A Black Double-Breasted Dinner Suit Made for The Man with the Golden Gun

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Until Spectre came along, The Man with the Golden Gun was the only James Bond film in which Bond wears an ivory dinner jacket as his sole dinner jacket. However, it could not take the place of Bond’s number one look: a dark midnight blue or black dinner suit. For uses outside the frames of the film, Roger Moore’s tailor Cyril Castle made him a black wool and mohair-blend dinner double-breasted suit in a style similar to his other suits in The Man with the Golden Gun. Moore wears this jacket in promotional photography for the film, giving him the ultimate James Bond look.

Beyond the promotional stills, Roger Moore also wore this dinner suit to the premiere of The Man with the Golden Gun at the Odeon Leicester Square in London on the 18th of December 1974. Roger Moore often wore his dinner suits from his Bond films to their respective premieres, but a London premiere, especially in December, is not the place for the ivory silk dinner jacket. Moore luckily had a fresh option to wear to this premiere and did not need to re-wear his more flamboyant dinner suit that featured in Live and Let Die stills and that film’s premiere.

It is possible that this suit could have been made as an alternative for any number of scenes in The Man with the Golden Gun. The mannequin in Scaramanga’s funhouse would have looked even more the part of James Bond if it were dressed in a black dinner suit rather than a black suit. Other scenes could have been written to feature Bond black tie. If the nightclub in Beirut where Bond watches Saida dance were more formal, a dinner jacket could have been appropriate there. But in that case, the ivory silk dinner jacket from later in the film would have been a better option than the black dinner suit and the black dinner suit could have made an appearance for dinner with Hai Fat instead to avoid repetition.

If the Macau casino were more formal and Bond visited at night, he could have worn a dinner suit like Bond does in a Macau casino in Skyfall instead of his grey silk suit. If Bond’s dinner with Goodnight were set more formally, the dinner suit could have been an option for that scene instead of the charcoal herringbone suit. The Bottoms Up club would likely never have been a fancy enough venue for black tie. Because many other James Bond films feature multiple black tie scenes, a second black tie scene could have been written—or shoehorned—into The Man with the Golden Gun to feature this black dinner suit. But with all the silliness present in this film, the writers may have felt another black tie scene a step too far.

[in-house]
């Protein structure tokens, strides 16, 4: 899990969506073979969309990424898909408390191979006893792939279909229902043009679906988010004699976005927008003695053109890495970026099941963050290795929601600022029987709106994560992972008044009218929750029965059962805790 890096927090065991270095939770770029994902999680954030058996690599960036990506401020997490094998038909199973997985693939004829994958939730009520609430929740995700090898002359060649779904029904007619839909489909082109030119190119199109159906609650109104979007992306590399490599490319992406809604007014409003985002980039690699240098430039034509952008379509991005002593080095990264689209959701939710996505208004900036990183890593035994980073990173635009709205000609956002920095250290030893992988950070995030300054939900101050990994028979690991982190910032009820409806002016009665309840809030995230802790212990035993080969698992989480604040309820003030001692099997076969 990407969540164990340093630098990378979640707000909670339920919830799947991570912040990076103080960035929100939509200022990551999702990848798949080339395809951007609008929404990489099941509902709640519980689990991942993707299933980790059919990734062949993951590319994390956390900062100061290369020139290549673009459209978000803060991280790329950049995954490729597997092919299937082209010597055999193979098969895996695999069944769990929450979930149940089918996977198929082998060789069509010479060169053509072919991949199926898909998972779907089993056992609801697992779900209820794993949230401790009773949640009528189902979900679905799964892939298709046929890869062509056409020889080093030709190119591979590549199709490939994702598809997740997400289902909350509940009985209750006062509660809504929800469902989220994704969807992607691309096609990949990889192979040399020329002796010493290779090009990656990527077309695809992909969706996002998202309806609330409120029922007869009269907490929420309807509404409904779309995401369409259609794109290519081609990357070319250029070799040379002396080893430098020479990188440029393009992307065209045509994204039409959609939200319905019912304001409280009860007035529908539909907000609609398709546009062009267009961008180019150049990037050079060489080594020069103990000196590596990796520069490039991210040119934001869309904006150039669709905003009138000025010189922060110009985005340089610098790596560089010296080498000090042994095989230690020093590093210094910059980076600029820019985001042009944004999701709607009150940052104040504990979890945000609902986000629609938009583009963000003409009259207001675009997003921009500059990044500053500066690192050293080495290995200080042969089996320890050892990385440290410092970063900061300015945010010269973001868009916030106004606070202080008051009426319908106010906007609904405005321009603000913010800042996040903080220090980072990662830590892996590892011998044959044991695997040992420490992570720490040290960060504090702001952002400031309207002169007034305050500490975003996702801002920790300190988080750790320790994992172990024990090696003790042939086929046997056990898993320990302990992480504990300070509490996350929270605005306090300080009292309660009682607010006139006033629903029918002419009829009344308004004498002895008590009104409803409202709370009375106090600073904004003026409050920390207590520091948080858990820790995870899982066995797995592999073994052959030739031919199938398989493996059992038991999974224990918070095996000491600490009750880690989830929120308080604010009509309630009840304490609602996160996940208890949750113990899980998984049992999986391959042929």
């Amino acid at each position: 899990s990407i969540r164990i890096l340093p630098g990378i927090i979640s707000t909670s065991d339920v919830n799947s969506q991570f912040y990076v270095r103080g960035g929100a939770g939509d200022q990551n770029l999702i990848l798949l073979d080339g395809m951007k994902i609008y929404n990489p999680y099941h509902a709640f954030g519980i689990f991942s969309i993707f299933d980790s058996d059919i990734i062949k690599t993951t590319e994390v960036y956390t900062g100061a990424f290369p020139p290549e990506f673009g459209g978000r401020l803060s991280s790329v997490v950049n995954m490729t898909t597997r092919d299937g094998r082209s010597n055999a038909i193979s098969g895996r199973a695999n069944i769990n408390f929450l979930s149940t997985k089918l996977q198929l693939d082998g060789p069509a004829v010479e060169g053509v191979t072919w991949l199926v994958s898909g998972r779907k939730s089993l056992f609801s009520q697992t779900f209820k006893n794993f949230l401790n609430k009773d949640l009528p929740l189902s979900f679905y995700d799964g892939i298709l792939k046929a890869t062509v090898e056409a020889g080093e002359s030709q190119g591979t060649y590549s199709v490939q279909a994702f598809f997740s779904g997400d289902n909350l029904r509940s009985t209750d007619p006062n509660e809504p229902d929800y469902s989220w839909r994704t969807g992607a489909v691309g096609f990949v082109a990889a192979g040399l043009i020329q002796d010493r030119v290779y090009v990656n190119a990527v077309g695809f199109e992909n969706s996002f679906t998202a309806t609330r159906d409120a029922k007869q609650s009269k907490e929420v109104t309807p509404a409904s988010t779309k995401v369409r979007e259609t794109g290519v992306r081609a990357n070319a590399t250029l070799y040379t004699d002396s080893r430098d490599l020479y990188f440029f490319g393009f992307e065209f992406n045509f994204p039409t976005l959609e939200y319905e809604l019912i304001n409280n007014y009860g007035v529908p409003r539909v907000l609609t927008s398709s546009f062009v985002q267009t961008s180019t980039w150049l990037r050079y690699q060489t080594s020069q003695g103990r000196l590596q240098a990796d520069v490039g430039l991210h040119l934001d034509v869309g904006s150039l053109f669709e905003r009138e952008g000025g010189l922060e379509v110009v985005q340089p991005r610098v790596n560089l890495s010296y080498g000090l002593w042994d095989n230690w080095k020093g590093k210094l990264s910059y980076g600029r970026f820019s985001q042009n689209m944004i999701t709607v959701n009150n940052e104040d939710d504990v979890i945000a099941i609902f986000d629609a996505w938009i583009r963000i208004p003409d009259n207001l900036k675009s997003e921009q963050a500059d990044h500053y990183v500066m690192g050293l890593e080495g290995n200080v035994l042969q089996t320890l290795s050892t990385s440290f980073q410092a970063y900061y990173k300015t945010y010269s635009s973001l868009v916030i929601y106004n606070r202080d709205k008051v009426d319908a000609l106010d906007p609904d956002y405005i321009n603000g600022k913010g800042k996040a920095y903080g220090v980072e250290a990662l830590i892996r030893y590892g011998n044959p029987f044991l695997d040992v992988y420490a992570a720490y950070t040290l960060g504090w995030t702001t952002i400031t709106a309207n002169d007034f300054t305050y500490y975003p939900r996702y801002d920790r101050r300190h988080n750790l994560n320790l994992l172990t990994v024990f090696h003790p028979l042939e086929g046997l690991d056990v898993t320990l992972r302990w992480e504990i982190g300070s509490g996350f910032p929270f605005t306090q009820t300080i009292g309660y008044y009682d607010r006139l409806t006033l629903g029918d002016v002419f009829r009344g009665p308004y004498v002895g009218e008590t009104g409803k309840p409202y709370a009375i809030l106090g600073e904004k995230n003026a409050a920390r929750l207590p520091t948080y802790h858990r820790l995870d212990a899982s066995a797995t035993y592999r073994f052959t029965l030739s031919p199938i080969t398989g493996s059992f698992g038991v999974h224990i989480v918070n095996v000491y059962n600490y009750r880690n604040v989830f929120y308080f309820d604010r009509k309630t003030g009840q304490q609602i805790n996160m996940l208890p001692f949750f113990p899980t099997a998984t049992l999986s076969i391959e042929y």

This double-breasted dinner jacket is made in the classic button two, show three style (6 on 2) with a narrow wrap and has wide black satin-silk-faced peaked lapels cut with belly. The buttons are covered in black satin silk. The jacket has the same cut and style as Cyril Castle’s other suits’ jackets in the film, with soft shoulders and gently roped sleeve heads, a full chest with an extended front dart, and deep double vents that start almost as high as the waist. The jacket is detailed with slanted jetted pockets and flared link-button cuffs.

The dinner suit’s trousers have a flared leg and black satin silk stripes down the outseams. The top of the trousers is not seen, but they are likely the same style as Moore’s other Cyril Castle trousers with a darted front, pockets at the bottom of the waistband and two rear pockets.

Moore wears the same shirt with this dinner suit that he wears with the cream dinner jacket in the film. The shirt, made by Moore’s usual shirtmaker Frank Foster, is made of cream silk crepe de chine and has a very high spread collar, a pleated front with mother-of-pearl buttons down the placket and two-button cocktail cuffs. The placket is stitched close to the centre to give focus to the middle of the shirt and to make the width of each side of the placket from the stitching the same width as the pleats.